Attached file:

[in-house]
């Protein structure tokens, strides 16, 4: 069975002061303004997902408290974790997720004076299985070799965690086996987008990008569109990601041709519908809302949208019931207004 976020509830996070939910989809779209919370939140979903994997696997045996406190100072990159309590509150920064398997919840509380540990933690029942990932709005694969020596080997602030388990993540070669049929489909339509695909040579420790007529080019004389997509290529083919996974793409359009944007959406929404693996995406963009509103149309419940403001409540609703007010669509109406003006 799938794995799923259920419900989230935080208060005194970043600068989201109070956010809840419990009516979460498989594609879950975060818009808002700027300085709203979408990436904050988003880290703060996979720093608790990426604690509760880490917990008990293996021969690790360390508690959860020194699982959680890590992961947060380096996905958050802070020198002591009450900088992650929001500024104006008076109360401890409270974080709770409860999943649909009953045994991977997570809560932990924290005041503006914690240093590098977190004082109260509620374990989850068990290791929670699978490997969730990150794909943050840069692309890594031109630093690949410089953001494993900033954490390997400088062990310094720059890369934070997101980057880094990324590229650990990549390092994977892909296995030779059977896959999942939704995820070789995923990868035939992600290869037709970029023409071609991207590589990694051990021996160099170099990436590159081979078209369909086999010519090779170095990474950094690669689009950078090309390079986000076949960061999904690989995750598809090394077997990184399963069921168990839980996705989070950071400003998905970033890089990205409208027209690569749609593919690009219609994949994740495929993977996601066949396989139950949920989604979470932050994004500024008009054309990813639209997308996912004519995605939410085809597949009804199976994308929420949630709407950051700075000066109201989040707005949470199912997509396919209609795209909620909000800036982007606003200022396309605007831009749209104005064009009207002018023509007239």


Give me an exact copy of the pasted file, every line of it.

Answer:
[in-house]
């Protein structure tokens, strides 16, 4: 069975002061303004997902408290974790997720004076299985070799965690086996987008990008569109990601041709519908809302949208019931207004 976020509830996070939910989809779209919370939140979903994997696997045996406190100072990159309590509150920064398997919840509380540990933690029942990932709005694969020596080997602030388990993540070669049929489909339509695909040579420790007529080019004389997509290529083919996974793409359009944007959406929404693996995406963009509103149309419940403001409540609703007010669509109406003006 799938794995799923259920419900989230935080208060005194970043600068989201109070956010809840419990009516979460498989594609879950975060818009808002700027300085709203979408990436904050988003880290703060996979720093608790990426604690509760880490917990008990293996021969690790360390508690959860020194699982959680890590992961947060380096996905958050802070020198002591009450900088992650929001500024104006008076109360401890409270974080709770409860999943649909009953045994991977997570809560932990924290005041503006914690240093590098977190004082109260509620374990989850068990290791929670699978490997969730990150794909943050840069692309890594031109630093690949410089953001494993900033954490390997400088062990310094720059890369934070997101980057880094990324590229650990990549390092994977892909296995030779059977896959999942939704995820070789995923990868035939992600290869037709970029023409071609991207590589990694051990021996160099170099990436590159081979078209369909086999010519090779170095990474950094690669689009950078090309390079986000076949960061999904690989995750598809090394077997990184399963069921168990839980996705989070950071400003998905970033890089990205409208027209690569749609593919690009219609994949994740495929993977996601066949396989139950949920989604979470932050994004500024008009054309990813639209997308996912004519995605939410085809597949009804199976994308929420949630709407950051700075000066109201989040707005949470199912997509396919209609795209909620909000800036982007606003200022396309605007831009749209104005064009009207002018023509007239």